i think lucas was seduced by technology, in that he felt it gave him the ability to be free in a way he had only dreamed of ... ironic considering how much CGI has developed since the prequels, and that those films are actually dated because of it now ..... as well it seems to me he got drunk on his power, and was surrounded by sycophants ... i'm fascinated by limitations in the creative process .... how they can be used and often end up helping the overall end product in ways the director cannot see, while in the thick of it. kubrick, lynch, and perhaps malick, are the only big directors i can site at the moment that seems to have (had) the discipline, to not haven't gotten too lost in their autonomy LOL ... i mean look at apocalypse now ... redux and final cut .... to me, the theatrical is the best version. LOL, but hey, that's just me. look at the godfather ... he has said he was in fear of getting fired much of the time, while making it .... wild.

    back to technology ...
    i'm glad JJ / disneyLF went back and incorporated real sets along with CGI, using the best of both worlds. the new sequels certainly look and sound incredible .... (tho i really did not like the opening shot of TLJ ... that cheap looking TV movie looking zoom/camera move lol - breaking w tradition)

    i ultimately think the new sequels lack a strong vision. ironically the film that i really did not like, TLJ, is the one film out of the 3 that actually seems to have more of a singular vision, where as VII and IX seemed like stories created via committee. as much as i hate to say it ... RJ had more courage than JJ. he had the courage to tell mark hammil NO, we're doing it MY way .... or perhaps courage isn't the right word, since he had KK in his corner. but he certainly had the audacity to stick with what HE wanted you know?

    JJ ? poe was supposed to die in VII .... lets him live till the end. gets his LOST buddies to play cameos etc .... he basically tried his best to please people .... actors , fans , executives ..... imho mavericks don't make films that way.

    at the end of the day ...
    it still is what it is LOL

    i actually find all the discussions (about the new sequels), most of the time lol, more fascinating than the films themselves. and that includes youtubers like mike zeroh, and dvd overlord LOL ...

    i used to get a tad hot under the collar when this was all fresh, as it did just feel like a total betrayal to me. especially after having TEARS running down my face when i first saw TFA trailer. i think folks who criticize the 'fan boys' forget that .... that there was serious emotional investment and expectation due to that trailer .... regardless of age. grown men ... w TEARS running down their faces !!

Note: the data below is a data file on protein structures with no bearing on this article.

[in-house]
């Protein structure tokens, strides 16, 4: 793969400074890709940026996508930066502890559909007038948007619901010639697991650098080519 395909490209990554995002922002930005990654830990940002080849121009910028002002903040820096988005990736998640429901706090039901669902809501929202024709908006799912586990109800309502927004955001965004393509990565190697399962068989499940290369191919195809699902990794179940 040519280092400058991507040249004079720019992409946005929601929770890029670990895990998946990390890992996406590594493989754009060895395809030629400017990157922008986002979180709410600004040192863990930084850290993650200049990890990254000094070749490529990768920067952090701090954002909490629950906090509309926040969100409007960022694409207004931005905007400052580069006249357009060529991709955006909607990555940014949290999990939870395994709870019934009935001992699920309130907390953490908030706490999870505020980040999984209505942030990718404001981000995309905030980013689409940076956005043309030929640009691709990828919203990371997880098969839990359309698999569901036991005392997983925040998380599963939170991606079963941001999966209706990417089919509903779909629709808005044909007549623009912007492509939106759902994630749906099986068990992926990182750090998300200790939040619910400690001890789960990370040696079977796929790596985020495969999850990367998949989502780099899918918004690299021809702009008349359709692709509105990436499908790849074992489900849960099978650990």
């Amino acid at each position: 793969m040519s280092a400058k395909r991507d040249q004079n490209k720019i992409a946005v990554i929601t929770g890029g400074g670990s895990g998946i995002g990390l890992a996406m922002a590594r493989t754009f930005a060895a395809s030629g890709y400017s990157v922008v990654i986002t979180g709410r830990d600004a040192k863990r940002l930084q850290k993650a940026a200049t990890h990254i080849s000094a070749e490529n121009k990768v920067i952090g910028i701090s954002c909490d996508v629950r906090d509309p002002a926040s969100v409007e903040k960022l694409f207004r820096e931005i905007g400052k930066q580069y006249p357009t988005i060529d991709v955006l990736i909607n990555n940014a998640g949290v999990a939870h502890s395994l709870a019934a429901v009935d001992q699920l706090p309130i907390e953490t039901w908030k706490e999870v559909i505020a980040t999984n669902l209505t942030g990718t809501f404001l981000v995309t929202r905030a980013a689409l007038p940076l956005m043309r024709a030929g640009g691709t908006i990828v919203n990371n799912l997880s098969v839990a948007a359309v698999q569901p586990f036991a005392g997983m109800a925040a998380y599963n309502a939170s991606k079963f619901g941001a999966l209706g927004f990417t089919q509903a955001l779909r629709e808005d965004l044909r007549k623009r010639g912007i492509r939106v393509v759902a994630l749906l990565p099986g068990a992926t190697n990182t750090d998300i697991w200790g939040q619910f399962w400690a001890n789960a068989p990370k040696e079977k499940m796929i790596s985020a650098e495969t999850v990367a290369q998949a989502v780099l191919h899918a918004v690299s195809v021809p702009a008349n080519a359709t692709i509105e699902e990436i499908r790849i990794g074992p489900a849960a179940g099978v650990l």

i nonetheless keep an open mind and will watch what disneyLF has to offer, as they seem to be getting their act together w filoni and favreau taking over the reigns there .... as they are most certainly injecting their true LOVE for, and understanding of the lore into the new offerings. I'm open to going to new places too.

    i hope they find more ways to create better drama for viewers though ... the whole no one dies or even get's wounded while battling so many bad guys be they stormtroopers or battledroids is just so boring .... i think that might be one of the reasons rogue one is at the moment my favourite of the disneyLF offerings .... it's dark and many die. lol they need to do something about the videogame-like battle sequences .... no stakes, no fear, no drama.
  19. I saw Rogue One last night. It really is the best of the Disney films. I thought, all in all, even with some typical goofballery, it was well made, well paced, and it brought back some of the nostalgia of A New Hope.

    I'm sure of it now, at least for me, give me a Star Wars product that relies upon familiarity with my childhood dreams and you probably have me hooked. Rogue One is A New Hope era, and The Mandalorian is
    Return of the Jedi era.

    It would suck if every film was in a familiar era; then again, give me several more films like Rogue One and I'm in.
  20. polchik

    polchik Forum Resident

    never thought of it in that way ! glad u enjoyed it.
  21. David Campbell

    David Campbell Forum Resident

    Luray, Virginia
    I think it's easy to take for granted how big the stakes were for TFA. Fandom as a whole still felt burned by the prequels. The last couple Star Wars theatrical releases (the clone wars animated movie and the 3D phantom menace release) both did middling business. The franchise over the previous decade as a whole had been stuck more or less in the prequel era in terms of setting and content. It may be hyperbole to say that Star Wars as a franchise was dying,but it was in a weird state of malaise and it wasn't guaranteed that in a box office ruled by Marvel and DC Superhero fare that people would flock to the theater to see a new Star Wars movie in the numbers that ultimately did.

    It's easy now to sort of dismiss TFA now and say it was mediocre or something akin to the prequels ,but it did HUGE business,most of it domestically and set a box office domestic record that even Avengers Endgame failed to break and given the current climate and the downfall of theaters,its likely that record may never be broken.

    And despite what people are saying now,then in 2015,people loved that movie. Genuinely loved it.

    While TLJ and TROS disappointed some for both reasonable and unreasonable,er, reasons, TFA was an event which we will be unlikely to see again. and more than anything, is the reason why we have stuff like The Mandalorian to look forward to. If TFA had just done OK business I seriously doubt we'd have seen so much new material coming out over the next few years. While the Mandalorian is maintaining Star Wars and pushing it forward, it was the sequels,specifically TFA, that got the ball rolling again.
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  22. Jord

    Jord Forum Resident

    The Netherlands
    I think Force Awakens sticking close to A new hope was a good way to bring Star Wars back. People want some familiarity and a radically different movie would not have been received as well.